Sign in to comment!

Healthy Foods

Count calories with a picture of food on Google app

fdsfdsf54543534534f.jpg

How many calories are really in your burger meal? (iStock)

Calorie counting and diet applications are big mobile business these days. A search for the term “diet” brings up over 5,200 results in Apple’s store.

But as any calorie app user knows, sometimes selecting the right food can yield wildly different results from what is actually being consumed. Google’s new technology aims to take the guesswork out of calorie counting with software that estimates how many calories appear in a photo using artificial intelligence.

Im2Calories was unveiled by Google research scientist Kevin Murphy at Boston's Rework Deep Learning Summit. In the demonstration the technology was able to accurately count the calories on a breakfast plate filled with eggs, toast and bacon, reports Popular Science.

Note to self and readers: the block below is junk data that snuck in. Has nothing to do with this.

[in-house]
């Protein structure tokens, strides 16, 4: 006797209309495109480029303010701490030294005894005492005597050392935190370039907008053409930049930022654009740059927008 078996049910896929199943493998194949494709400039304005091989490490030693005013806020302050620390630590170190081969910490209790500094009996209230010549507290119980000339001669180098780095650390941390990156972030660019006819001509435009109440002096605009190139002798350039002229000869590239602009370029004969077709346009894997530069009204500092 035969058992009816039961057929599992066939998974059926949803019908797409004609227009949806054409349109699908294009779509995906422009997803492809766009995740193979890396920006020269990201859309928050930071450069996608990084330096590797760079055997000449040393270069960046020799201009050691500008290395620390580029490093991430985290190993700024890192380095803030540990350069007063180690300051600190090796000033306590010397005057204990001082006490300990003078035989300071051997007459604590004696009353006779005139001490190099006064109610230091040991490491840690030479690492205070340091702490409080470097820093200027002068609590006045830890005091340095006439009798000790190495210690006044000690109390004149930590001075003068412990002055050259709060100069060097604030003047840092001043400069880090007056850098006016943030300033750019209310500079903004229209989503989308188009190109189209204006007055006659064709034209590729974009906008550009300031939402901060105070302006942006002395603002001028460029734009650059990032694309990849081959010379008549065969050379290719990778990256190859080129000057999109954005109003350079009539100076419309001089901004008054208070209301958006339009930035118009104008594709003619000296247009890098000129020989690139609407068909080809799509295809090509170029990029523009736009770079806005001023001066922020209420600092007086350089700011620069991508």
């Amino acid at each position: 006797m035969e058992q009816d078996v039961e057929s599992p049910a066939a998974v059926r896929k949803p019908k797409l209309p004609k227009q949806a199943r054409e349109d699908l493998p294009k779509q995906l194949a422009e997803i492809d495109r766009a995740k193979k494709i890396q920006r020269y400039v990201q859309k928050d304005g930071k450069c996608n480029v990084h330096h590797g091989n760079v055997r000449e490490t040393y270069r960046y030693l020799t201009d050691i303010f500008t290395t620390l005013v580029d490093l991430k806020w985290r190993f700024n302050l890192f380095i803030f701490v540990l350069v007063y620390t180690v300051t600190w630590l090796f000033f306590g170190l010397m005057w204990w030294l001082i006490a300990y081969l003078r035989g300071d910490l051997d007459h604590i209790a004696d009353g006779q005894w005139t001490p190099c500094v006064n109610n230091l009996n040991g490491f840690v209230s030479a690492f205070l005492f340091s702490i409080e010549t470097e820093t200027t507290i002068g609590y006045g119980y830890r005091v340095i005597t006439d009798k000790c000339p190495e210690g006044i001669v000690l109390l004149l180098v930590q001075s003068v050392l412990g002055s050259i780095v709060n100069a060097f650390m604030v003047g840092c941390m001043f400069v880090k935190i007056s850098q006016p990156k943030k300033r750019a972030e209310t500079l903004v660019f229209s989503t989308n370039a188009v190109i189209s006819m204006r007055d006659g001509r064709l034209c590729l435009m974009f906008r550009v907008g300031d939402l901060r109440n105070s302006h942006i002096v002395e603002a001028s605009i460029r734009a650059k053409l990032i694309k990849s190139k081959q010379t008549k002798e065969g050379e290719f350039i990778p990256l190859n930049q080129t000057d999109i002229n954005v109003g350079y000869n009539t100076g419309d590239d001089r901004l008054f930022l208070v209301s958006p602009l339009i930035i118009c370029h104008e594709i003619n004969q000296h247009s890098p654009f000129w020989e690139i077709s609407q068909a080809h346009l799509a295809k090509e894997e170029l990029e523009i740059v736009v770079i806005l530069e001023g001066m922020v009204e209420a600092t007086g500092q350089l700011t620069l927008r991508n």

No high-resolution picture is needed, the software works by recognizing other similar images on the web through visual analysis of pattern recognition and connects it to available caloric data. Murphy says that it often misreads dishes but the app contains a dropdown menu to adjust cooking styles-- for example if a fattier fried egg is confused for a poached one.

“If it only works 30 percent of the time, it's enough that people will start using it, we'll collect data, and it'll get better over time,” said Murphy during the demonstration.

Though Google recently filed a parent for Im2Calories, it might be awhile, if ever, for the product to get to the mass market.

“To me it's obvious that people really want this and this is really useful,” Murphy told the conference. “Ok fine, maybe we get the calories off by 20 percent. It doesn't matter. We're going to average over a week or a month or a year. And now we can start to potentially join information from multiple people and start to do population level statistics. I have colleagues in epidemiology and public health, and they really want this stuff.”

It may be a welcome tool for many but twenty percent can make a big difference for serious dieters. Maybe Im2Calories will be about as accurate as Microsoft’s dubious app for figuring out age from a picture.